Bus-size robot set to vacuum up valuable metals from the deep sea

Below is an excerpt from a Science article published March 14, 2019

Sometimes the sailors’ myths aren’t far off: The deep ocean really is filled with treasure and creatures most strange. For decades, one treasure—potato-size nodules rich in valuable metals that sit on the dark abyssal floor—has lured big-thinking entrepreneurs, while defying their engineers. But that could change next month with the first deep-sea test of a bus-size machine designed to vacuum up these nodules.

The trial, run by Global Sea Mineral Resources (GSR), a subsidiary of the Belgian dredging giant DEME Group, will take place in the international waters of the Clarion-Clipperton Zone (CCZ), a nodule-rich area the width of the continental United States between Mexico and Hawaii. The Patania II collector, tethered to a ship more than 4 kilometers overhead, will attempt to suck up these nodules through four vacuums as it mows back and forth along a 400-meter-long strip.

Ecologists worried about the effect of the treasure hunt on the fragile deep-sea organisms living among and beyond the nodules should get some answers, too. An independent group of scientists on the German R/V Sonne will accompany GSR’s vessel to monitor the effect of the Patania II’s traverses. The European-funded effort, called MiningImpact2, will inform regulations under development for seafloor mining, says James Hein, a marine geologist at the U.S. Geological Survey in Santa Cruz, California. “That work is critical.”

Ideal for nodule formation, the CCZ is estimated to contain some 27 billion metric tons of the ore. But its abyssal plain is also a garden of exotic life forms. Craig Smith, a benthic ecologist at the University of Hawaii in Honolulu, has helped lead biological surveys in the CCZ that, in one case, revealed 330 species living in just 30 square kilometers, more than two-thirds of them new to science. The CCZ’s inhabitants include a giant squid worm, predatory sponges resembling ornamented Christmas trees, green-yellow sea cucumbers that researchers called “gummy squirrels,” and a greater variety of bristle worms than ever reported before. “I didn’t expect any part of the CCZ to have among the highest diversities of any deep-sea habitat,” Smith says. “That caught me by surprise.”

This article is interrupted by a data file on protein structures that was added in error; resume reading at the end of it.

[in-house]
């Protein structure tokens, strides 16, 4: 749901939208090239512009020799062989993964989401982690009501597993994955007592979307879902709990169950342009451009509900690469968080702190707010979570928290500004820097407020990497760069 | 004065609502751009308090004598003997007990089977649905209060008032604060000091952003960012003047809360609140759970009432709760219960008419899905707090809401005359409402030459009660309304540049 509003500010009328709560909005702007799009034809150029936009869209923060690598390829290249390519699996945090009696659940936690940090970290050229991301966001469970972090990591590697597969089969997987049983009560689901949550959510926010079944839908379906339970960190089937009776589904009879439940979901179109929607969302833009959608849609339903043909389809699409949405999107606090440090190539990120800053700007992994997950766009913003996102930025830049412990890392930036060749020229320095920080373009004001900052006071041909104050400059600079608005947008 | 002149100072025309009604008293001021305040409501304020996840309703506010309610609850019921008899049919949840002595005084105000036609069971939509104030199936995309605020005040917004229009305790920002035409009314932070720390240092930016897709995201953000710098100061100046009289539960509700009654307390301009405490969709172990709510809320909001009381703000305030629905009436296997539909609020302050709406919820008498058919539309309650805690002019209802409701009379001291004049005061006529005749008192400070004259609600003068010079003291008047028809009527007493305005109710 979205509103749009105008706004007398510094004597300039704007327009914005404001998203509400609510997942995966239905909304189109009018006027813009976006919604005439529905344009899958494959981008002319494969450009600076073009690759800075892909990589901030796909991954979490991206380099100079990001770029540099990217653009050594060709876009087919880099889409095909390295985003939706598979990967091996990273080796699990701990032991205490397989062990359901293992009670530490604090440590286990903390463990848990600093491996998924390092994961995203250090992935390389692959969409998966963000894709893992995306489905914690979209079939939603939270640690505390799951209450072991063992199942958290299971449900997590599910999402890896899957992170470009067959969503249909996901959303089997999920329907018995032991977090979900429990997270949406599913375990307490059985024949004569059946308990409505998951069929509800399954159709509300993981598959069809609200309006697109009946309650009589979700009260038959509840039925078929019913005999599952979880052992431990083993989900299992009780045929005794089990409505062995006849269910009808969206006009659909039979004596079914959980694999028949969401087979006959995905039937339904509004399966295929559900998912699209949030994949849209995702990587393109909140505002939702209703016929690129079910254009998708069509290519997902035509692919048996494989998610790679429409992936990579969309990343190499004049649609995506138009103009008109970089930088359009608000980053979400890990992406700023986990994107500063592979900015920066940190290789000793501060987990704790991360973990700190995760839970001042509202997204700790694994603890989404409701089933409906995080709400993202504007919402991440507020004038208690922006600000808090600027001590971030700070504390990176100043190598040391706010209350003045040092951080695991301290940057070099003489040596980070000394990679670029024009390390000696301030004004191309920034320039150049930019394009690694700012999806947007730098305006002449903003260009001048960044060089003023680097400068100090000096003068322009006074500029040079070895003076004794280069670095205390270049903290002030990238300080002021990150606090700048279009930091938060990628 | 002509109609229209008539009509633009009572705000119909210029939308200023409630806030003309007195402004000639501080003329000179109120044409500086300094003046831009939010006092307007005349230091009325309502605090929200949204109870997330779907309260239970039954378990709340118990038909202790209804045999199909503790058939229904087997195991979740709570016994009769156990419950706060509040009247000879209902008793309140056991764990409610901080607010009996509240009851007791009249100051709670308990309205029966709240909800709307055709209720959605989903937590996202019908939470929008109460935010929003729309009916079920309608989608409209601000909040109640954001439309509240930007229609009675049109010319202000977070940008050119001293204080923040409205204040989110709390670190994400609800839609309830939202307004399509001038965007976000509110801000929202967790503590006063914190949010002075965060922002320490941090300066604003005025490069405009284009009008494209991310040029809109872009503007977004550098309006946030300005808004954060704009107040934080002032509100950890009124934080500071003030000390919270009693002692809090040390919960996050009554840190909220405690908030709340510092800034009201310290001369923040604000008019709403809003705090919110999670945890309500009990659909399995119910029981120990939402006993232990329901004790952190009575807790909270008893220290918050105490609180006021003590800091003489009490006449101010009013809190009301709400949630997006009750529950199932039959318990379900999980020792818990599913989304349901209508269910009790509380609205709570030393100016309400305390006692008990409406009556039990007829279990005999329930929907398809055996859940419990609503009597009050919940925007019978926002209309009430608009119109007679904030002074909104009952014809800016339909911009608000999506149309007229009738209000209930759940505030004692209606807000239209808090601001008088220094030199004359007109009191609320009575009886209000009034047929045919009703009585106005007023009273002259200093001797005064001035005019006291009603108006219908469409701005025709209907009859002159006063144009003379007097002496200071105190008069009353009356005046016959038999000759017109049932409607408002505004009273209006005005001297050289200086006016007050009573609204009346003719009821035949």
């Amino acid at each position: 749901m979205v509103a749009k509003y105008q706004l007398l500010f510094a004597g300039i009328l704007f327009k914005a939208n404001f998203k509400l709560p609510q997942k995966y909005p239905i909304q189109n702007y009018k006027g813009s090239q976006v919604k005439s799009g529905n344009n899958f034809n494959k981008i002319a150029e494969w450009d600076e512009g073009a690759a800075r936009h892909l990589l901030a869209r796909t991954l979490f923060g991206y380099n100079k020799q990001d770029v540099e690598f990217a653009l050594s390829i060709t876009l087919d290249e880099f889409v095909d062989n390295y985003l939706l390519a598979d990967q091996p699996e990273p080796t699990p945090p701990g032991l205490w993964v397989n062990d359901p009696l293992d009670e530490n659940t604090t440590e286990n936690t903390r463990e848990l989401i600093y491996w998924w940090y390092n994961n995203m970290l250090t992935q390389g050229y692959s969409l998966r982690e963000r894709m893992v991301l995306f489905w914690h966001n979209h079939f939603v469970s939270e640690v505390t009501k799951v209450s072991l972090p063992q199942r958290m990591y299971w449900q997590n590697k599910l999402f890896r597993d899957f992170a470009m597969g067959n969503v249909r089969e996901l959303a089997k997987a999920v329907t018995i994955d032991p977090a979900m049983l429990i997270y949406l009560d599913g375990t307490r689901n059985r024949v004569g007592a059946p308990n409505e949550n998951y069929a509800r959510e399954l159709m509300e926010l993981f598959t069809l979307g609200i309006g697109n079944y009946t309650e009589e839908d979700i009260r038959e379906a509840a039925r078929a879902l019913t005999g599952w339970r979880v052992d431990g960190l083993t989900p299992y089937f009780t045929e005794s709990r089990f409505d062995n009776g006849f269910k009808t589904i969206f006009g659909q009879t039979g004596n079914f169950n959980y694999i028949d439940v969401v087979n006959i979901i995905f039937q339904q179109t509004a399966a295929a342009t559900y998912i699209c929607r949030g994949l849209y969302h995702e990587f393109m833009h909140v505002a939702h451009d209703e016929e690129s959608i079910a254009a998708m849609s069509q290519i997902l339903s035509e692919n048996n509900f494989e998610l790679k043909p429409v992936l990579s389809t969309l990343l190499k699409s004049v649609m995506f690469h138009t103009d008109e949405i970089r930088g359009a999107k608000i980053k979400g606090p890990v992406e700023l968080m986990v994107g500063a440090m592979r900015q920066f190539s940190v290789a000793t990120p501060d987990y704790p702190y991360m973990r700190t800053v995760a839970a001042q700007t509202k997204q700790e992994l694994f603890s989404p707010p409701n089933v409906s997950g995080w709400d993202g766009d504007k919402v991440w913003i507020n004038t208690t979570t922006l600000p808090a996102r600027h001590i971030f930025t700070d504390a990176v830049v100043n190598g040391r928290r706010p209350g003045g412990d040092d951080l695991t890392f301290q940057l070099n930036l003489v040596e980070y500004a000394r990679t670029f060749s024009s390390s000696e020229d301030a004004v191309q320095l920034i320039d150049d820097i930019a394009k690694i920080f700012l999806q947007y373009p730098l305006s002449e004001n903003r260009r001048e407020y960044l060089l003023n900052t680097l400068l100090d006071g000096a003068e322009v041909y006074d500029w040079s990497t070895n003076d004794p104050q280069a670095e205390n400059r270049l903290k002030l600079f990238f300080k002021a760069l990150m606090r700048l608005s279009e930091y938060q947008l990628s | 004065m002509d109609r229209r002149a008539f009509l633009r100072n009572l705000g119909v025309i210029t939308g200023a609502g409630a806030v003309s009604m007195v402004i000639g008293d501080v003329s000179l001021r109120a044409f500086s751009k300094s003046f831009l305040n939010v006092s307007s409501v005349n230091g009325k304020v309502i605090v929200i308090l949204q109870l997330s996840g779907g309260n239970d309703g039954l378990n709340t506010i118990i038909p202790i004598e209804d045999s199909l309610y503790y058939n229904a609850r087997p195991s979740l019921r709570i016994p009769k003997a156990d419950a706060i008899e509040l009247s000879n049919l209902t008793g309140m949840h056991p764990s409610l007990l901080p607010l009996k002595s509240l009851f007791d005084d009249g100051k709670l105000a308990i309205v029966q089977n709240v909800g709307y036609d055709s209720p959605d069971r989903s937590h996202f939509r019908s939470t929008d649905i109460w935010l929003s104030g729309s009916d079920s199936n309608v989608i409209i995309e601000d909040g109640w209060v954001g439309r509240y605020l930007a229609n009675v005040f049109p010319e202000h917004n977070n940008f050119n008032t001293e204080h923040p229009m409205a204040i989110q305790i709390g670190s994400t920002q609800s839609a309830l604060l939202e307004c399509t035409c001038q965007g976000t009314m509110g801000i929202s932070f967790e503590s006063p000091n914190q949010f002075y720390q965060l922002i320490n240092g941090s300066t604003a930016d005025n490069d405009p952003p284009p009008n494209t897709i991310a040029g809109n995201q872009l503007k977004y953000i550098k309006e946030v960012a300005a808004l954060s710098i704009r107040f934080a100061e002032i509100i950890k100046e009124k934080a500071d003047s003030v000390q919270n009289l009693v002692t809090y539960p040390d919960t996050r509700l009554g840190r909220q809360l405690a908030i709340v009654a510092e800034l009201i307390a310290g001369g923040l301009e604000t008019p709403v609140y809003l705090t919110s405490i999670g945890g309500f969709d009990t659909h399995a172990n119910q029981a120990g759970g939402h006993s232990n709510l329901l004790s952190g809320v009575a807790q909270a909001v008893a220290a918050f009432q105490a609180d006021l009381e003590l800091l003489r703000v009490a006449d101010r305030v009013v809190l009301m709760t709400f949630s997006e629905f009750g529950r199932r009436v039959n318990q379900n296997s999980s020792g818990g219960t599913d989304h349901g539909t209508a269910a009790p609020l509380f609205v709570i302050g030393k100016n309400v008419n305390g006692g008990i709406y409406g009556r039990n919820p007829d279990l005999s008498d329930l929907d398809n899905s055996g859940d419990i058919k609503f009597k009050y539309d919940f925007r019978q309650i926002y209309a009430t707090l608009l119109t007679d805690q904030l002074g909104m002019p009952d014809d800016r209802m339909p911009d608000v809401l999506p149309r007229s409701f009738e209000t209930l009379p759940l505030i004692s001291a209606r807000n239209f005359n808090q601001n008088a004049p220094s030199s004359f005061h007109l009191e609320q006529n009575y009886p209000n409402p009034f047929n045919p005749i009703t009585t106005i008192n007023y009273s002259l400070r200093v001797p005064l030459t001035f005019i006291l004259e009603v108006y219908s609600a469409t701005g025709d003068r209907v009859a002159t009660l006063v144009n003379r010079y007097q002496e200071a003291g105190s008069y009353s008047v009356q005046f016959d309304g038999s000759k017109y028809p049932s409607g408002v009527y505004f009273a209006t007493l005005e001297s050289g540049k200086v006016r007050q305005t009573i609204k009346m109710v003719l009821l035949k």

To gauge the risk to ecosystems, scientists aboard the Sonne are already patrolling the CCZ, collecting baseline data. Next month, the Sonne will rendezvous with GSR’s ship, and over several weeks the two ships, working some 400 meters apart, will conduct the tests in two areas where GSR has exploration contracts from the United Nations. Before each test, the Sonne will spend nearly 3 days sending more than 60 sensors, including radar, sonar, and cameras, down a lift to the sea floor, using a remotely operated vehicle (ROV) to place them.

These sensors will focus on the plume of sediment the collector kicks up. The waters of the CCZ are some of the clearest in the world, and scientists have long feared that mining could spread a vast blanket of silt, hurting life far outside the mining area. Recent experiments, however, suggest most of the silt particles will clump together and fall out within a kilometer or two, [Andrea] Koschinsky, [a geochemist at Jacobs University in Bremen, Germany] says. But a film of finer nanoparticles might spread farther.

As the collector trundles along, the ROV and an autonomous deep-sea robot will follow, capturing close and distant views. At the end of the 400-meter swath, the collector will drop the nodules it harvested in a pile. (This “preprototype” has no system for delivering them to the surface.) The sensors will continue to monitor the plume for 4 days after the work is done.

Although environmentalists might be tempted to condemn any deep-sea mining, even such a small test, GSR should be commended for its willingness to cooperate with the scientists, says Cindy Van Dover, a deep-sea biologist at Duke University in Durham, North Carolina. “I say bravo. We can’t get answers until we start doing stuff.” Yet given the test’s limited scope and the unknowns of deep-sea life, she doubts it will solve what is, to her, the most pressing question: “How will we know we screwed it up?”

Read the full article on Science.